4/13/2013 7:00 AM
By Lorraine Merrill New Hampshire Agriculture Commissioner
A sharp-eyed citizen noticed a tell-tale pattern of flaking bark from woodpecker activity in the crown of an ash tree while driving down I-93 in Concord.
Suspecting emerald ash borer, an inter-agency team from the Division of Plant Industry, the Department of Resources and Economic Development Division of Forests and Lands, and U.S. Forest Service examined limb material taken from the tree.
Samples of larval stages of the insect were sent to the USDA Animal and Plant Health Inspection Service, and subsequently officially identified and confirmed.
The positive identification is the first for New Hampshire, and the easternmost detection in North America. EAB, an Asian import considered the most destructive forest pest on the continent, has now spread to 19 states and two Canadian provinces.
The Concord EAB detection has gained considerable attention in the media, and a record 9,000 visits to the department Facebook page over the weekend after the announcement.
With EAB on our doorstep in Berkshire County, Mass., as well as in Connecticut and eastern New York, we have expected to find it sooner or later. In 2011, New Hampshire implemented a quarantine on transporting firewood from out of state, to help prevent the arrival of both Asian longhorn beetle and EAB. That firewood quarantine remains in effect.
All the state and federal agencies listed above, along with University of New Hampshire Cooperative Extension, have prepared for this eventuality with plans to assess the extent of an infestation, and to take appropriate regulatory and management action.
State Entomologist Piera Siegert said EAB is commonly transported in ash products like firewood, nursery stock and other wood products. She said the regulatory goal is to stop human-assisted spread of emerald ash borer, while affecting as few stakeholders as possible, and buying time for discovery and development of better tools for managing this pest.
To learn more, or to submit photos or reports of suspected EAB signs or activity, visit www.nhbugs.org.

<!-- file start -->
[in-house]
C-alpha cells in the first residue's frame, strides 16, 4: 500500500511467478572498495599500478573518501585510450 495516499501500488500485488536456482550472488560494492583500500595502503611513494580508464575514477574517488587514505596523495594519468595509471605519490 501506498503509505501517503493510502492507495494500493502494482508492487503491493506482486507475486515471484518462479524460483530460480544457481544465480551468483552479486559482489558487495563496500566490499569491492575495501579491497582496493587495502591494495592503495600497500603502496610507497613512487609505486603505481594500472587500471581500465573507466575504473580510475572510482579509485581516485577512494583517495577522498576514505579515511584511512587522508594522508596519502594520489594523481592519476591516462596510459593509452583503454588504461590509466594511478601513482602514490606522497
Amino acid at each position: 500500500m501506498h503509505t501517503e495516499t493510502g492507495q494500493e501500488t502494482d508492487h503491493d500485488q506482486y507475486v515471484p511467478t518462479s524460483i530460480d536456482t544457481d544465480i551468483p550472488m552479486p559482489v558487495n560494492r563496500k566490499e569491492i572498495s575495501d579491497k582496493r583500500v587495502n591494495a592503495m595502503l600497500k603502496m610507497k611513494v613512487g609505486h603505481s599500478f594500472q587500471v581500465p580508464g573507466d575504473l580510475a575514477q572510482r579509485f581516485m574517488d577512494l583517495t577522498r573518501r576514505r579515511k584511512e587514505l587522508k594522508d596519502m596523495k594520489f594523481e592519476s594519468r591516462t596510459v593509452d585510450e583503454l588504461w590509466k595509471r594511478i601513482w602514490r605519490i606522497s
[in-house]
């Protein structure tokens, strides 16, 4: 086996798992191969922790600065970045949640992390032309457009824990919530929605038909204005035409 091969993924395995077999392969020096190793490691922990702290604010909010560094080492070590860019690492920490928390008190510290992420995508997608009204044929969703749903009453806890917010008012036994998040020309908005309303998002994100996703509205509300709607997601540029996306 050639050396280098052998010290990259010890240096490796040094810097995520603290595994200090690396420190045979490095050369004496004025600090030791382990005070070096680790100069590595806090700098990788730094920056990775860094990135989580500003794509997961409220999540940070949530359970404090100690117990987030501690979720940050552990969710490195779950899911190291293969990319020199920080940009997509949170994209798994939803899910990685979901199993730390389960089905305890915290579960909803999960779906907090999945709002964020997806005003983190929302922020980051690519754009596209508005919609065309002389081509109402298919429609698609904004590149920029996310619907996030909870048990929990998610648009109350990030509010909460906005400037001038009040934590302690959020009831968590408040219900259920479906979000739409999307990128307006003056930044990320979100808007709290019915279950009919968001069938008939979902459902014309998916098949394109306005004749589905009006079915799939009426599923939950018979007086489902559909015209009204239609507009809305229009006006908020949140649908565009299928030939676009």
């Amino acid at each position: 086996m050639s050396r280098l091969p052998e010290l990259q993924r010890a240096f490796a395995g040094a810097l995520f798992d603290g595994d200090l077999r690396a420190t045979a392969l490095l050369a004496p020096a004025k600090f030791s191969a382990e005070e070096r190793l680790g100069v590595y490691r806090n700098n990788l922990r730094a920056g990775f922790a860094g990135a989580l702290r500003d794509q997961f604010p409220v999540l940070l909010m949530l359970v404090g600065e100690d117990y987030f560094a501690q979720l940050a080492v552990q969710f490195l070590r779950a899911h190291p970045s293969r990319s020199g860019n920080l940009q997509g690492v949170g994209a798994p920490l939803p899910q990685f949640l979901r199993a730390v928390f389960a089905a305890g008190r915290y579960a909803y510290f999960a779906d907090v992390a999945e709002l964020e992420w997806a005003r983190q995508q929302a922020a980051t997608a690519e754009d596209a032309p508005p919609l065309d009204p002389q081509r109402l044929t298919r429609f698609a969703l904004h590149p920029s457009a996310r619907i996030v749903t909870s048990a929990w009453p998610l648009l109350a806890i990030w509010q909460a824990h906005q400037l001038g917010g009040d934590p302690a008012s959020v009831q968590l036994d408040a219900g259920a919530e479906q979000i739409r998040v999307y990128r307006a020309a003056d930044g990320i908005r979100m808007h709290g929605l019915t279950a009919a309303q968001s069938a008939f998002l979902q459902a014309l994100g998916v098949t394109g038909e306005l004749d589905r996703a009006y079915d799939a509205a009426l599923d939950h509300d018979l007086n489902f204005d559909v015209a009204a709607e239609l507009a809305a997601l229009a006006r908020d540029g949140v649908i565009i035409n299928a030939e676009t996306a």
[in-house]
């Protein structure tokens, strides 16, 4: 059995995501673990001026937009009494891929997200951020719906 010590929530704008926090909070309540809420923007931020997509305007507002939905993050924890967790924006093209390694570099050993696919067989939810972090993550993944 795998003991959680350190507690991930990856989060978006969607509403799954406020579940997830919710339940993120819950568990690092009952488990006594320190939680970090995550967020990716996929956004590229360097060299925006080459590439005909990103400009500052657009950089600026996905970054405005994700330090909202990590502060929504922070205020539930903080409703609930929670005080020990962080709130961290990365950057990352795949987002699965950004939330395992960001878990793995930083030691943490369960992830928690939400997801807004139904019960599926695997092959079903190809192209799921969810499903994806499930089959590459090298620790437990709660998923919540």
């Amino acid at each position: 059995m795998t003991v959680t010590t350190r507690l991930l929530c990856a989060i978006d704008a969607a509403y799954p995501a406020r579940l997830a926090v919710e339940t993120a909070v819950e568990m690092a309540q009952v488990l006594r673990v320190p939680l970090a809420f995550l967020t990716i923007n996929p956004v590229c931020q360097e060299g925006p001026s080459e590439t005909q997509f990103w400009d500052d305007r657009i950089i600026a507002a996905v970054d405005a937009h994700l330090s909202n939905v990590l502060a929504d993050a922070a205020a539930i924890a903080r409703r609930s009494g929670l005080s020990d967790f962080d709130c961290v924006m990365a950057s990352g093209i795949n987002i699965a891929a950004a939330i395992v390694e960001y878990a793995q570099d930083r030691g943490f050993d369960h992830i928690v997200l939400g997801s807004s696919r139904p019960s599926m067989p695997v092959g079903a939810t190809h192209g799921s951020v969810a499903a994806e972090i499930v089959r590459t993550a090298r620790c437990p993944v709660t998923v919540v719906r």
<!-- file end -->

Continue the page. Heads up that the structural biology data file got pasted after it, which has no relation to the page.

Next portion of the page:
Ash trees make up about 6 percent of our northern hardwood forests, and are often found in greater density along rivers. Each species that makes up our mixed forests contributes to the forest ecosystem as a whole, supporting diverse biological communities of insects, birds and other plants and animals. Those who don’t recognize what an ash tree looks like will start to notice them when the trees start dying.
Ash is also a popular landscape tree. Ash trees were planted in many cities and towns to replace the stately elms lost in the 1950s and 1960s to Dutch elm disease. Ash has also been planted extensively in the landscapes of housing and commercial developments over the past 30 years.
Municipalities across the state should begin to assess their forests and landscapes for their risk from emerald ash borer. Management efforts are geared to slowing the spread and progression of this insect, which kills healthy trees within three to five years.
Protecting Corn From Birds
On a different pest management front, New Hampshire farmers have a new option to protect newly planted corn seed and seedlings from bird depredation.
Two years ago we ran an announcement seeking information from farmers who suffered bird damage to field corn or sweet corn plantings. Thanks to the response from farmers and cooperation from USDA APHIS/Wildlife Services, Bob Bruleigh and other Division of Pesticide Control staff have secured registration of the anthraquinone product (sold under the trade name Avipel) for use on corn seed in this state.
This product, available with a general permit, is a repellent that discourages birds from eating seed and seedlings. It does not harm birds.
Lorraine Merrill is commissioner of the New Hampshire Department of Agriculture, Markets & Food.